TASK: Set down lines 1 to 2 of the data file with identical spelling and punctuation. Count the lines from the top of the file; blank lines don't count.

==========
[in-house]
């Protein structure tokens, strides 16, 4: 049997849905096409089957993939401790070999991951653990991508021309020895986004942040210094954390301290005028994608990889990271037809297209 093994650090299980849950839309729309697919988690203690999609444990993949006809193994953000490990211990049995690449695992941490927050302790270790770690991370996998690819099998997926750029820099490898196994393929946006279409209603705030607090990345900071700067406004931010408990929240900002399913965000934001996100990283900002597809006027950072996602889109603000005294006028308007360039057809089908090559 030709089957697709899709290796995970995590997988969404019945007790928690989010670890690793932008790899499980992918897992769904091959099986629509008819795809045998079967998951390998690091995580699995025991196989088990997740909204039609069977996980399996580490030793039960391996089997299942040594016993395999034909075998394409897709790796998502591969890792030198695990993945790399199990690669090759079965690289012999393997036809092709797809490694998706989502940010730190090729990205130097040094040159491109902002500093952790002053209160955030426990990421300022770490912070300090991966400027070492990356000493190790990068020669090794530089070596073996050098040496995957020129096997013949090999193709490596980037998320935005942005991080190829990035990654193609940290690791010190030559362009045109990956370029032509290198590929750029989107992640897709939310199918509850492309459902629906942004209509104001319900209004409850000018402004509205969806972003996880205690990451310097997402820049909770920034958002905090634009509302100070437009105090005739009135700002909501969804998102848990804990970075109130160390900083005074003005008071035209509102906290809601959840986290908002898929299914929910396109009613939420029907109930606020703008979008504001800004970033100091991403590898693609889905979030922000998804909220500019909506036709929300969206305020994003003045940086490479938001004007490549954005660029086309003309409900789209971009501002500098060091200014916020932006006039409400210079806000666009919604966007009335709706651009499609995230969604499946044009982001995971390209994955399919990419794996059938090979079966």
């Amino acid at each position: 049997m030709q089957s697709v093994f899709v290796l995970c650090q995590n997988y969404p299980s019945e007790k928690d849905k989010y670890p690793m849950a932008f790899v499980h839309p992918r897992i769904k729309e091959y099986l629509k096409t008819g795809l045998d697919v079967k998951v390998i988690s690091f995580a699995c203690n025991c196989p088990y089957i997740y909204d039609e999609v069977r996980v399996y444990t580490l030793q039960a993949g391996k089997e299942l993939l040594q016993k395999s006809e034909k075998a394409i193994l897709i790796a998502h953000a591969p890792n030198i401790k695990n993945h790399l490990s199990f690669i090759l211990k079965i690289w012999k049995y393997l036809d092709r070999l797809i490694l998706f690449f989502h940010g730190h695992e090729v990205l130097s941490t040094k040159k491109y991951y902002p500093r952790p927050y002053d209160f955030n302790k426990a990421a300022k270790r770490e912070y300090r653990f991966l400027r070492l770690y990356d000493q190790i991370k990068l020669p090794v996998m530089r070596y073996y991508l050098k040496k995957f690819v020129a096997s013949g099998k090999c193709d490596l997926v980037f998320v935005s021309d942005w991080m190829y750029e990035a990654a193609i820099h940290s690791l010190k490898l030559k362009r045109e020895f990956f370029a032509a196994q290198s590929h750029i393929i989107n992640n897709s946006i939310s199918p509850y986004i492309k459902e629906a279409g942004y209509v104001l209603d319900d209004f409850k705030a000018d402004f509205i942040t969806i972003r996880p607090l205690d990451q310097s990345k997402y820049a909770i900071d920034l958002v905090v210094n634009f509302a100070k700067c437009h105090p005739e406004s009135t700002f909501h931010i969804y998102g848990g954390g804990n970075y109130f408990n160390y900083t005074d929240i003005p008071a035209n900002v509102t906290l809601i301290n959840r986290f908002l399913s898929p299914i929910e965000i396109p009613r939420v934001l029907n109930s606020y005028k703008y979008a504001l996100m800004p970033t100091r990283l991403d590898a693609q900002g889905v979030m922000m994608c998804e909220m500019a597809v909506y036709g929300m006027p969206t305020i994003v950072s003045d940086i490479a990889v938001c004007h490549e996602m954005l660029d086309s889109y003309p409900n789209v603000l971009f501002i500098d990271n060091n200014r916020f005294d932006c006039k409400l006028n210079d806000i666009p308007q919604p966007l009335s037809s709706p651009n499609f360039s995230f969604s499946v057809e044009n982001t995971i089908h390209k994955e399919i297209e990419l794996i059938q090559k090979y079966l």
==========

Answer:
[in-house]
């Protein structure tokens, strides 16, 4: 049997849905096409089957993939401790070999991951653990991508021309020895986004942040210094954390301290005028994608990889990271037809297209 093994650090299980849950839309729309697919988690203690999609444990993949006809193994953000490990211990049995690449695992941490927050302790270790770690991370996998690819099998997926750029820099490898196994393929946006279409209603705030607090990345900071700067406004931010408990929240900002399913965000934001996100990283900002597809006027950072996602889109603000005294006028308007360039057809089908090559 030709089957697709899709290796995970995590997988969404019945007790928690989010670890690793932008790899499980992918897992769904091959099986629509008819795809045998079967998951390998690091995580699995025991196989088990997740909204039609069977996980399996580490030793039960391996089997299942040594016993395999034909075998394409897709790796998502591969890792030198695990993945790399199990690669090759079965690289012999393997036809092709797809490694998706989502940010730190090729990205130097040094040159491109902002500093952790002053209160955030426990990421300022770490912070300090991966400027070492990356000493190790990068020669090794530089070596073996050098040496995957020129096997013949090999193709490596980037998320935005942005991080190829990035990654193609940290690791010190030559362009045109990956370029032509290198590929750029989107992640897709939310199918509850492309459902629906942004209509104001319900209004409850000018402004509205969806972003996880205690990451310097997402820049909770920034958002905090634009509302100070437009105090005739009135700002909501969804998102848990804990970075109130160390900083005074003005008071035209509102906290809601959840986290908002898929299914929910396109009613939420029907109930606020703008979008504001800004970033100091991403590898693609889905979030922000998804909220500019909506036709929300969206305020994003003045940086490479938001004007490549954005660029086309003309409900789209971009501002500098060091200014916020932006006039409400210079806000666009919604966007009335709706651009499609995230969604499946044009982001995971390209994955399919990419794996059938090979079966």